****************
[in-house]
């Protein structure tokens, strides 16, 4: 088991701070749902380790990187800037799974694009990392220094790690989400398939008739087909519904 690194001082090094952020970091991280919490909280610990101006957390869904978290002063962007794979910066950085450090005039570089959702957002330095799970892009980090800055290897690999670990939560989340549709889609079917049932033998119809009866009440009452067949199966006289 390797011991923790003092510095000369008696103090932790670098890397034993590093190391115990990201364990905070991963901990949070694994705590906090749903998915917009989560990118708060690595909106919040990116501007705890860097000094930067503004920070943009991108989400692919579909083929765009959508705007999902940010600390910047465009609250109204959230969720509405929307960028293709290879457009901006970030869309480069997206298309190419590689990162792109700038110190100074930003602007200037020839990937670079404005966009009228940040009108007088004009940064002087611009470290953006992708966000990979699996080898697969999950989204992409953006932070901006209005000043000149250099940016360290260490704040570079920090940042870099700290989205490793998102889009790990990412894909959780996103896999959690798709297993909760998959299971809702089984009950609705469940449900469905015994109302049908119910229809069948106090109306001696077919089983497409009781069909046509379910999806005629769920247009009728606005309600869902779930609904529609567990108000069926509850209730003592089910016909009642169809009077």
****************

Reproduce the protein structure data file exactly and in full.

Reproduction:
[in-house]
């Protein structure tokens, strides 16, 4: 088991701070749902380790990187800037799974694009990392220094790690989400398939008739087909519904 690194001082090094952020970091991280919490909280610990101006957390869904978290002063962007794979910066950085450090005039570089959702957002330095799970892009980090800055290897690999670990939560989340549709889609079917049932033998119809009866009440009452067949199966006289 390797011991923790003092510095000369008696103090932790670098890397034993590093190391115990990201364990905070991963901990949070694994705590906090749903998915917009989560990118708060690595909106919040990116501007705890860097000094930067503004920070943009991108989400692919579909083929765009959508705007999902940010600390910047465009609250109204959230969720509405929307960028293709290879457009901006970030869309480069997206298309190419590689990162792109700038110190100074930003602007200037020839990937670079404005966009009228940040009108007088004009940064002087611009470290953006992708966000990979699996080898697969999950989204992409953006932070901006209005000043000149250099940016360290260490704040570079920090940042870099700290989205490793998102889009790990990412894909959780996103896999959690798709297993909760998959299971809702089984009950609705469940449900469905015994109302049908119910229809069948106090109306001696077919089983497409009781069909046509379910999806005629769920247009009728606005309600869902779930609904529609567990108000069926509850209730003592089910016909009642169809009077």